Mark Twain

Mark Twain

Monday, March 17, 2014

Back To Tbilisi, Back In Turkey Tomorrow

I checked this morning, and it seems that the last marshrutka from Yerevan to Tbilisi leaves at noon - so I didn't have as much time left in Yerevan as I would have liked.  So I got a taxi to the bus station and found the marshrutka that was leaving at noon-ish (the times are not very precise - if they get a full van they might leave early).  There were six of us total - one an Iranian, and the others Armenian or Georgian - I really couldn't tell.

The bus station in Yerevan

Buses at the station in Yerevan

This morning there was a lot of wind in Yerevan and it was causing either a dust storm or a pollen storm.  I couldn't tell whether it was dust or pollen but something was blowing around.  The power even went out in the hotel for a while, presumably because of the wind.

We headed up into the mountains and even ran into some snow, then we came back down below the snow line.  The driver was a maniac - playing chicken with oncoming vehicles, passing going around turns, etc.  I tried not to look.  The roads were horrible in Armenia.  I was trying to read, but it was too much effort with the van bouncing around on the roads.  Once out of Yerevan, Armenia looked really poor, more than Georgia.

We stopped at one point in Armenia - I imagine it was mainly for people to smoke.  Smoking seems to be a national pastime in both Georgia and Armenia.  In both countries they automatically put an ashtray on the table when you sit down in a restaurant or cafe, and in Georgia restaurants and bars have cigarettes on the menu.

Out in the middle of nowhere in Armenia

Out in the middle of nowhere in Armenia

Our marshrutka

I was glad to see during the daytime what I had missed on the overnight train from Tbilisi to Yerevan.  I think it was almost exactly the same route, since there was a railway line running parallel to the road almost the whole way.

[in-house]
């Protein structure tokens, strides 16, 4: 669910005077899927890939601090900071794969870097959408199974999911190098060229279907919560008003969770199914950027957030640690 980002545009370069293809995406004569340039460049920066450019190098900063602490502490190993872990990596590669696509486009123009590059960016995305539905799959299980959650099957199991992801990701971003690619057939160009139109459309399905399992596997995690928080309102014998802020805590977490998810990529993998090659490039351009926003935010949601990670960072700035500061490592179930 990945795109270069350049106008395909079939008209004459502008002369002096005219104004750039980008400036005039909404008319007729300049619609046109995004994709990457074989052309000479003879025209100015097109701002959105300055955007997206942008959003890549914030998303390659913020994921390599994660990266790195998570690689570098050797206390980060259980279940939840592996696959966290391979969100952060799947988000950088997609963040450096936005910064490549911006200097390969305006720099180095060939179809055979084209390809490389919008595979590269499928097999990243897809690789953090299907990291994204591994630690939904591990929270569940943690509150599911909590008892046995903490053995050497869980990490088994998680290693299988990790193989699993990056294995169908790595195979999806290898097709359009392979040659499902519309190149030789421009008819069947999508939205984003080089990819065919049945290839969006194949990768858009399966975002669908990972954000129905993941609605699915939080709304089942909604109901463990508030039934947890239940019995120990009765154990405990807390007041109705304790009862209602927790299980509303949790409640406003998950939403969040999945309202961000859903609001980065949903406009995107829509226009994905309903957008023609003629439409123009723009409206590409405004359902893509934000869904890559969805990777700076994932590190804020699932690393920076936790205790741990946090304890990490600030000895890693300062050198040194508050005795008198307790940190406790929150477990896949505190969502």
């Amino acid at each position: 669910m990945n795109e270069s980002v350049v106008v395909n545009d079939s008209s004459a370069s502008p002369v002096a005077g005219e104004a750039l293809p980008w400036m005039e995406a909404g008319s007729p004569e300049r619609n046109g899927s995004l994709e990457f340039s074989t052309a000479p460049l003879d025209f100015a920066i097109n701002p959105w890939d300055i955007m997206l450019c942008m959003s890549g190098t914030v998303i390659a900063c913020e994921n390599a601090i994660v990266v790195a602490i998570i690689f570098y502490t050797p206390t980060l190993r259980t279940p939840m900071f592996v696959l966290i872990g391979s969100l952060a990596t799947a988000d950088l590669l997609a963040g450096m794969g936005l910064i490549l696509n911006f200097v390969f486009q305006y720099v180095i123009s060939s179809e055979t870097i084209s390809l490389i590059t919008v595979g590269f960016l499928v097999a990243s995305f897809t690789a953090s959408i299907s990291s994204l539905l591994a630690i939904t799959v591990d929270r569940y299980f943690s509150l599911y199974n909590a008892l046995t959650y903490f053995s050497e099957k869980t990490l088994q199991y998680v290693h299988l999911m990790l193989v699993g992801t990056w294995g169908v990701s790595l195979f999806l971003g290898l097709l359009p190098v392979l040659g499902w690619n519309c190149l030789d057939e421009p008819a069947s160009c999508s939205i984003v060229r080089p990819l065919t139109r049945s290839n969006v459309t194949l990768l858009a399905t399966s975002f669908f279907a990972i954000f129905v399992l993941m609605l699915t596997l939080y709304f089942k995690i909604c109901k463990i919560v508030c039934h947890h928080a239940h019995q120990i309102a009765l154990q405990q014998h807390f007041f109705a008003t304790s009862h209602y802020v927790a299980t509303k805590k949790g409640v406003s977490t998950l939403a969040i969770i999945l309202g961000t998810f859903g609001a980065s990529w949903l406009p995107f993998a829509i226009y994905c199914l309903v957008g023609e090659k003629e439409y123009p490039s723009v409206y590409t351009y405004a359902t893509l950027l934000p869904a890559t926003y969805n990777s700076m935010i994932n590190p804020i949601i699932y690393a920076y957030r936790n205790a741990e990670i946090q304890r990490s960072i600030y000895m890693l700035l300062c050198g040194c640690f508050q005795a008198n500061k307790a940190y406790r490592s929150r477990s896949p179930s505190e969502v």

At the border, we left the Iranian guy behind.  He was right behind me at the Armenian exit point, waiting to get his passport processed.  When I pointed out to the driver that he was not with it, he gave a dismissive shrug.  So I don't know if he was only supposed to go as far as the border or whether the driver really dumped him there.  If it was the latter I would hate to be him because there's nothing else there at the border.

One thing I noticed in Georgia: the roads are much, much better than in Armenia.

In Tbilisi I got a taxi to the train station and bought a ticket in the first class sleeping car to Batumi (actually Makhinjauri, just north of Batumi), also in Georgia, on the Black Sea coast, near the Turkish border.  Tomorrow morning when I get there bright and early I will have to find a way over the border, and then get a bus along the Black Sea coast to Trabzon, where I plan to stay tomorrow night.  I will find some place in Trabzon when I get there.

1 comment:

  1. The particular breakthrough treatment functions oxygenating your blood through an injection that can hold louisesheartlove an individual alive for about 30 minutes whether or not they are not able to breath in everything and could save a huge number of lives.